“Samsung Electronics Co Ltd is bracing for its weakest smartphone profit growth this year since 2007 as arch rival Apple Inc challenges its domination in China’s $80 billion market,” Miyoung Kim reports for Reuters. “Samsung’s mobile devices business, which earns two thirds of the company’s profit, will come under pressure when Apple makes its phones available from Jan. 17 via China Mobile Ltd , through which Samsung has been selling smartphones for around seven years.”
Kim reports, “Apple is also widely expected to sell smartphones with larger screens come autumn when it traditionally announces products, neutralizing a selling point that Samsung has enjoyed since introducing its Galaxy Note in late 2011.”
MacDailyNews Take: Here, we’ll fix that for you:
“Apple is also widely expected to sell smartphones with larger screens come autumn when it traditionally announces products, neutralizing
apretty much the only selling point that Samsung has enjoyed since late 2011.”
Samsung is certainly not selling build quality, OS security, app quality, or anything else.
“‘Profit decline in mobiles will be inevitable, as the majority of growth will come from cheaper, low-margin phones, while competition at the high end will get only tougher with Apple’s iPhone deal in China,’ said Shinhan Investment analyst Kim Young-chan,” Kim reports. “Operating profit at Samsung’s mobile devices division is likely to grow by a low single digit or to shrink mildly in 2014, after increasing its size by eight times over the past five years, according to a Thomson Reuters’ Starmine SmartEstimate of 23 analysts, which gives greater weighting to the more accurate analysts. ‘Its business was already hit in the fourth quarter by Apple’s strong iPhone sales, and the impact will continue at least until the end of the first quarter,’ said Kim.”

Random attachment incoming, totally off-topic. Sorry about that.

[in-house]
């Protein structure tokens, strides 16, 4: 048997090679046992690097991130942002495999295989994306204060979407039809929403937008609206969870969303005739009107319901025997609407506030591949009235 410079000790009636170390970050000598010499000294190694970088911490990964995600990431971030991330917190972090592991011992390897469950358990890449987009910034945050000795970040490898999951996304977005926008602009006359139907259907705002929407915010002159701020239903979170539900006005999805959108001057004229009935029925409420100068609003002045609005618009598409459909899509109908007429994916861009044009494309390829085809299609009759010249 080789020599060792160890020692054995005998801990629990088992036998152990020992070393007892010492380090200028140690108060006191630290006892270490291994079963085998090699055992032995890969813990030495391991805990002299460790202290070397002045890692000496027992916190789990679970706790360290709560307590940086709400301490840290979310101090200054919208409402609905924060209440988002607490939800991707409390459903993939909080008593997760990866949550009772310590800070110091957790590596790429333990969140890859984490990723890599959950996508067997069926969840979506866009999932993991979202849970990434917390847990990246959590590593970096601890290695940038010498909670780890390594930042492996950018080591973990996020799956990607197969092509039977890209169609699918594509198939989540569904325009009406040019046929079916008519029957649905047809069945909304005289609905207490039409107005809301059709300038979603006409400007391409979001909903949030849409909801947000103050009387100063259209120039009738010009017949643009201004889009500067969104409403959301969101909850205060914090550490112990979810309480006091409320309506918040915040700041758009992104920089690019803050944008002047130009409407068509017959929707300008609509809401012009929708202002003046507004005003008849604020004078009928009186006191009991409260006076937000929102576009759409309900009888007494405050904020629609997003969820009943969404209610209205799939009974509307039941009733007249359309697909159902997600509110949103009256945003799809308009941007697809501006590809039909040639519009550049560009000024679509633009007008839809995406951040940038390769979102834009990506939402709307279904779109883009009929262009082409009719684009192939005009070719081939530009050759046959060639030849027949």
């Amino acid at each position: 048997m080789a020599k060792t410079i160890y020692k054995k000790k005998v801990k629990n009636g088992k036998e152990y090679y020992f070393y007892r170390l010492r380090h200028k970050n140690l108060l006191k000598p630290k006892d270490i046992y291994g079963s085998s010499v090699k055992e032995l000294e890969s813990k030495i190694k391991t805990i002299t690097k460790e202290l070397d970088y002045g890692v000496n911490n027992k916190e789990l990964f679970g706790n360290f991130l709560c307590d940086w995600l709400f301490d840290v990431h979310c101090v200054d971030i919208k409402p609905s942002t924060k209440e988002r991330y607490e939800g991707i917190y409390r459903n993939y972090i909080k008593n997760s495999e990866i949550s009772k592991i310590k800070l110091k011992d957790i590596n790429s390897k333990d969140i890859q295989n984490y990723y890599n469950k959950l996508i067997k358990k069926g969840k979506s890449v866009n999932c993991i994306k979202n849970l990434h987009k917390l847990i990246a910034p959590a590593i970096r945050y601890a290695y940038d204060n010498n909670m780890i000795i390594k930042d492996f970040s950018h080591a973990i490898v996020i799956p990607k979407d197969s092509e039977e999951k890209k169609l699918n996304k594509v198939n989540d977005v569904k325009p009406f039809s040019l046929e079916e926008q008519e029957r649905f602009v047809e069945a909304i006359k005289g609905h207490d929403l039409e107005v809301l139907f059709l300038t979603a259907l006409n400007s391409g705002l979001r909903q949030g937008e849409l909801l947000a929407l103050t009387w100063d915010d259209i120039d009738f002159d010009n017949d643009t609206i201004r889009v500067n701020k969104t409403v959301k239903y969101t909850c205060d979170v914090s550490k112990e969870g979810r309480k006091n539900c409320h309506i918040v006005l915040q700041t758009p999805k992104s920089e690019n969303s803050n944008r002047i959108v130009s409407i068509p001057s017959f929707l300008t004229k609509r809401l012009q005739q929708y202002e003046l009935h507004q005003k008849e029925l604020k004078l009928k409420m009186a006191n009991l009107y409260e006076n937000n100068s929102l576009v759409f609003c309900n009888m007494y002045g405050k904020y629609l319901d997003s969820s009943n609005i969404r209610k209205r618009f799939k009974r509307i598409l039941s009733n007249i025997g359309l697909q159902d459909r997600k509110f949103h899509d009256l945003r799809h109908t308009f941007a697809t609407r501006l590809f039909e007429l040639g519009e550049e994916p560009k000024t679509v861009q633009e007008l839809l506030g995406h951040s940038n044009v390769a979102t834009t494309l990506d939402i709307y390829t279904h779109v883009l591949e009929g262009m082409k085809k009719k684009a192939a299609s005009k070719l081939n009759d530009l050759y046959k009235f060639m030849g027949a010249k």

“Samsung is the biggest smartphone vendor in China with sales reaching around 70 million units last year, or 20 percent of its total shipments, analysts estimate,” Kim reports. “But Apple’s China Mobile incursion and possible larger screen offerings could cut sales of Samsung’s latest Galaxy S and Note series by 3 percent this year, BNP Paribas estimates. The iPhone is widely perceived in China as a gold standard for high-end products, analysts say. ‘We think one of the key reasons Samsung has managed to take market share from Apple so far is its large-sized screen offerings,’ BNP analyst Peter Yu said in a note.”
Read more in the full article here.
MacDailyNews Take: As we wrote on Friday:
We understand fragmentation. We understand the issues of producing apps that work on devices with various screen sizes (intimately).
None of it matters because too much of the market wants an iPhone with a bigger screen. Developers will simply work harder for the premium customers found on the premium platform. Period.
This omission – not iMacs and Mac Pros that miss Christmas or anything else – is Tim Cook’s biggest mistake to date. Apple should have a bigger iPhone on the market by now, but since, for some inexplicable reason a company with more cash at their disposal than Intel Corp. is worth doesn’t, the sooner the better.
Die, Samsung, die.